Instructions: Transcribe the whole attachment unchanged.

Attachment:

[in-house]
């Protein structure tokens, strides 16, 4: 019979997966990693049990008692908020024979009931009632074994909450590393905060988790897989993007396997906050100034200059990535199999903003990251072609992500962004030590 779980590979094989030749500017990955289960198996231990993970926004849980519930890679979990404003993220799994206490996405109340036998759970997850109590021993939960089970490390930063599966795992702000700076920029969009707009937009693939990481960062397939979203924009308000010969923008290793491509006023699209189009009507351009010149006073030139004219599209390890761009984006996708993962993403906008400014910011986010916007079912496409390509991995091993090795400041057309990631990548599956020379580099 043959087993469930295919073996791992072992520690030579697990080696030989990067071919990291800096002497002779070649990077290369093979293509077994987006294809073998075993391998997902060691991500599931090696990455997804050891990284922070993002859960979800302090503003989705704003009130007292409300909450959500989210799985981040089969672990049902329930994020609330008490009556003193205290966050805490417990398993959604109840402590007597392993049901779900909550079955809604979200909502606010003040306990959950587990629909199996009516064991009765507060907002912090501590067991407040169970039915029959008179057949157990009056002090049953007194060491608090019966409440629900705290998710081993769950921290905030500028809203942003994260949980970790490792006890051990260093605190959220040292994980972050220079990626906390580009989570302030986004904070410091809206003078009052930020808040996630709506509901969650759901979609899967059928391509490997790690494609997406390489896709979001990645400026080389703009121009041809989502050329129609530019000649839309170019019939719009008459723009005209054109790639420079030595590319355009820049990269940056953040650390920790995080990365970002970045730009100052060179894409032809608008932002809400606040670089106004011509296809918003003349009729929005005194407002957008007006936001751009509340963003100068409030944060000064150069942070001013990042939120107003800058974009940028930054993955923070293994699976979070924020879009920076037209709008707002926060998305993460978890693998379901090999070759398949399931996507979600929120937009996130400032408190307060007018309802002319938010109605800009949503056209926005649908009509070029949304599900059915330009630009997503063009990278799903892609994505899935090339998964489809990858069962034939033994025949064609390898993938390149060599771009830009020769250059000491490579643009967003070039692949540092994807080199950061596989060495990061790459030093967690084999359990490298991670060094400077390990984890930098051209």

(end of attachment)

[in-house]
């Protein structure tokens, strides 16, 4: 019979997966990693049990008692908020024979009931009632074994909450590393905060988790897989993007396997906050100034200059990535199999903003990251072609992500962004030590 779980590979094989030749500017990955289960198996231990993970926004849980519930890679979990404003993220799994206490996405109340036998759970997850109590021993939960089970490390930063599966795992702000700076920029969009707009937009693939990481960062397939979203924009308000010969923008290793491509006023699209189009009507351009010149006073030139004219599209390890761009984006996708993962993403906008400014910011986010916007079912496409390509991995091993090795400041057309990631990548599956020379580099 043959087993469930295919073996791992072992520690030579697990080696030989990067071919990291800096002497002779070649990077290369093979293509077994987006294809073998075993391998997902060691991500599931090696990455997804050891990284922070993002859960979800302090503003989705704003009130007292409300909450959500989210799985981040089969672990049902329930994020609330008490009556003193205290966050805490417990398993959604109840402590007597392993049901779900909550079955809604979200909502606010003040306990959950587990629909199996009516064991009765507060907002912090501590067991407040169970039915029959008179057949157990009056002090049953007194060491608090019966409440629900705290998710081993769950921290905030500028809203942003994260949980970790490792006890051990260093605190959220040292994980972050220079990626906390580009989570302030986004904070410091809206003078009052930020808040996630709506509901969650759901979609899967059928391509490997790690494609997406390489896709979001990645400026080389703009121009041809989502050329129609530019000649839309170019019939719009008459723009005209054109790639420079030595590319355009820049990269940056953040650390920790995080990365970002970045730009100052060179894409032809608008932002809400606040670089106004011509296809918003003349009729929005005194407002957008007006936001751009509340963003100068409030944060000064150069942070001013990042939120107003800058974009940028930054993955923070293994699976979070924020879009920076037209709008707002926060998305993460978890693998379901090999070759398949399931996507979600929120937009996130400032408190307060007018309802002319938010109605800009949503056209926005649908009509070029949304599900059915330009630009997503063009990278799903892609994505899935090339998964489809990858069962034939033994025949064609390898993938390149060599771009830009020769250059000491490579643009967003070039692949540092994807080199950061596989060495990061790459030093967690084999359990490298991670060094400077390990984890930098051209």